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Vegan Fitness Q&A

Whether you already follow a vegan diet, are slowly transitioning towards one, or simply trying to eat more vegetables and plant-based foods, one thing’s for sure: modern-day life often makes it harder than it ought to be! There are many aspects of everyday life which require changes in order to accommodate this way of life, and these can be a challenge particularly for those who follow a strict exercise and fitness routine. Unsurprisingly, the same issues and challenges crop up for many living on a plant-based diet. Our nutritionist Lucy-Ann is on board to offer a few hot tips on what you should be including in your day-to-day meal plans!

Top 12 protein/mineral rich foods

Possibly the most common concerns about adopting a vegan diet, is that individuals won’t get enough protein or calcium, particularly for those who regularly exercise. As long as a person following a vegan diet is eating adequate calories, as well a good variety of plant-based foods and proteins throughout the day, it is actually difficult NOT to get enough protein and essential minerals!

If you’re a regular exerciser, or athlete, ideally you need to be aiming for between 1.2-1.4g of protein per kg of body weight, per day. You’ll find the most effective form of protein in either an increased amount of protein-rich foods (see the list below!), or in taking a good quality plant-based protein powder - e.g. hemp protein or pea protein.

Let me begin by introducing you to some excellent examples of plant-based foods that significantly contribute to meeting a person’s protein needs (and mineral needs too).

  • Almonds, walnuts and hazelnuts
  • Spinach, watercress, kale, cabbage, rocket and herbs
  • Avocado, olives
  • Chickpeas and beans
  • Puy lentils, green lentils
  • Broccoli, Cauliflower, celeriac, courgette, squash, onions, carrots, peas
  • Romaine lettuce and Cos lettuce
  • Tomato, cucumber, fennel
  • Quinoa, millet, oats
  • Sunflower seeds, pumpkin seeds and hempseeds
  • Tofu (soya bean curd)

Fueling your fitness doesn’t need to be expensive. Here’s 5 ways to save!

Aside from growing your own vegetables, which of course is pretty much “free food”, the following strategies will really help too…

  • Buy in bulk – foods such as seeds, wholegrains, nuts, beans, and pulses are much cheaper when bought in bulk from health food stores. Check out your local health stores or venture on-line.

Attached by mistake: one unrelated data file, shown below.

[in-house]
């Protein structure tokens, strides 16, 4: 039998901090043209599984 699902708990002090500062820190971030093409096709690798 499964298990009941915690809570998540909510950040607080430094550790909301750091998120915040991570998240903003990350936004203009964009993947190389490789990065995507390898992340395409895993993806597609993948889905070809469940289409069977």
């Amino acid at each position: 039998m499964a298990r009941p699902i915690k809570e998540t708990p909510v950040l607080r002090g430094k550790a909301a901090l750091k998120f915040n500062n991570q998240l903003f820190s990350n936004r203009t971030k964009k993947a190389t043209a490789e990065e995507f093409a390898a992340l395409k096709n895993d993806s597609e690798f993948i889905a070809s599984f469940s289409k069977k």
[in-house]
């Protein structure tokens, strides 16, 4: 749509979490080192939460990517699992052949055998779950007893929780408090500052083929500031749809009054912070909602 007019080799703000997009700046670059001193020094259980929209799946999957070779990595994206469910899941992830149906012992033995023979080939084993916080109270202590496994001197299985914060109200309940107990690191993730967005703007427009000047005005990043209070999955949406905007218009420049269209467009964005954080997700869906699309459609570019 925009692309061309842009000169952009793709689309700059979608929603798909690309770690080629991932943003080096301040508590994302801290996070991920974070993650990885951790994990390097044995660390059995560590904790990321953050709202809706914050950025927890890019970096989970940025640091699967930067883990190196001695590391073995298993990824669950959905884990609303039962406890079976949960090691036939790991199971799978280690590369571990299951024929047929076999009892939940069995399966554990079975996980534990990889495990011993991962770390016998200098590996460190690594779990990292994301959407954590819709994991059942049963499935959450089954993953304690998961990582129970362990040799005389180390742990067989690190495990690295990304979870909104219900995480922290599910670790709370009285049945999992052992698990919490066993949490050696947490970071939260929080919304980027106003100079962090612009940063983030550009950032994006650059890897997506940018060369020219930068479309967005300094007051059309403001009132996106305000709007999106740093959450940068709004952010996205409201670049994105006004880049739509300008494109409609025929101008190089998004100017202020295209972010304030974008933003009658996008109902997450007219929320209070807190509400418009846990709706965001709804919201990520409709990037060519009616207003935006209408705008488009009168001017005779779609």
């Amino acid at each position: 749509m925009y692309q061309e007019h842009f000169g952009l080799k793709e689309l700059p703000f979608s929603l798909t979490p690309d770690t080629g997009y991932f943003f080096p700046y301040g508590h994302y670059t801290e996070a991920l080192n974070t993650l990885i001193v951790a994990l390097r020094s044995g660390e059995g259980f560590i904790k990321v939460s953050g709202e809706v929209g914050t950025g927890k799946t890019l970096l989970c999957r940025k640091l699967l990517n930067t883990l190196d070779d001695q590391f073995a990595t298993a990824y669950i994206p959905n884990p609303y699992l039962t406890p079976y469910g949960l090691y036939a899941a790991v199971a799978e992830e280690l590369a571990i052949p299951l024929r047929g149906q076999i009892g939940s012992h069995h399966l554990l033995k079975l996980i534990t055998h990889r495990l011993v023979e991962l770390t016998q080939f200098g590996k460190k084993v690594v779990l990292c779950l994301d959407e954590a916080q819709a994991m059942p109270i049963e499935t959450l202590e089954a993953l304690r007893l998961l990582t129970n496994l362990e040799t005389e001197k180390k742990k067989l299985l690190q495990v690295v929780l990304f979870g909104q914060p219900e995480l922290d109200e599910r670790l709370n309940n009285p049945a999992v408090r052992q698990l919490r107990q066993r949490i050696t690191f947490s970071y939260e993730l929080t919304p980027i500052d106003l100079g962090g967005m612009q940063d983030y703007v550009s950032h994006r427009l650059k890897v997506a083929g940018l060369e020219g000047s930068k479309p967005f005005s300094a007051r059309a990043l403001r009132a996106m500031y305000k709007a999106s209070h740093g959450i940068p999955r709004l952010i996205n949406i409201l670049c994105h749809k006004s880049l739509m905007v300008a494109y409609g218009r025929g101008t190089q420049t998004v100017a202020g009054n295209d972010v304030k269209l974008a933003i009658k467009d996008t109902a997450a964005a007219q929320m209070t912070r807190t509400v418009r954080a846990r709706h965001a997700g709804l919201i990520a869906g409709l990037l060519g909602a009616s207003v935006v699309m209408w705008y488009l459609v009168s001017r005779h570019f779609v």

• Deals online – shopping for dried goods tends to be cheaper online so spend some time researching websites of health food stores
  • Opt for own-supermarket brands rather than big brands for tinned foods such as beans - always great as emergency foods to have in the cupboards!
  • Don’t be afraid to buy frozen vegetables such as peas, broccoli and cauliflower, beans and corn, as well as fruits such as mango and berries. These foods are, more often than not, picked and then immediately frozen, so retain their nutritional goodness and freshness.
  • Lastly, visit shops and supermarkets late in the day, when you may just find some super offers on display!

Bonus Tip: How to avoid discarding a bunch of mouldy veg at the end of the week

Well…. eat more veggies! OK… on a more serious note, if at all possible, try and shop every other day, instead of once a week. Rather than doing one big shop, I find seeking out smaller producers, and smaller produce shops and buying seasonal, local foods means you never know what your meals will consist of, making plant-based living always an exciting surprise!

9 active lifestyle foods you should consume daily

  • Seeds such as hempseeds, ground flaxseeds and pumpkin seeds contain good amounts of protein and minerals and the “mother” omega-3 fatty acid ALA.
  • Leafy greens such as watercress, lamb’s lettuce, romaine lettuce, spinach and kale all contain calcium, magnesium and vitamin C.
  • Sweet Potato and all types of squash are rich in vitamin C, B6, and minerals such as calcium, magnesium, and potassium. Sweet potatoes are also an excellent source of vitamin A and beta-carotene, two very important antioxidant nutrients for a healthy immune system, and healthy skin.
  • Quinoa, wild rice, barley, wholegrain rice, and millet are all perfect carbohydrates, rich in minerals and B vitamins for energy production.
  • Coconut milk, almond milk or rice milk – nut or cereal milks are perfect for porridges, drinks and smoothies.
  • Tofu is a calcium and protein-rich soya bean curd that works wonderfully well for stir-fries, salads, vegetable kebabs, soups and broths.
  • Avocados are rich in oleic acid, a wonderfully healthy “monounsaturated” fat that may help lower LDL or harmful cholesterol. Avocados are also an excellent potassium-rich food, boast good levels of fibre, antioxidants, and vitamins C, E, B6 and the mineral magnesium.
  • Puy lentils or green or brown lentils are full of plant protein, minerals, slow-burning carbohydrate and fibre… perfect all-round vegan foods.
  • Fresh fruits provide a delicious natural sweetness to the diet. Choose fruits such as apples (full of fibre, vitamin C and a powerful antioxidant called quercetin), berries, papaya, pears, kiwis, plums and mango. 
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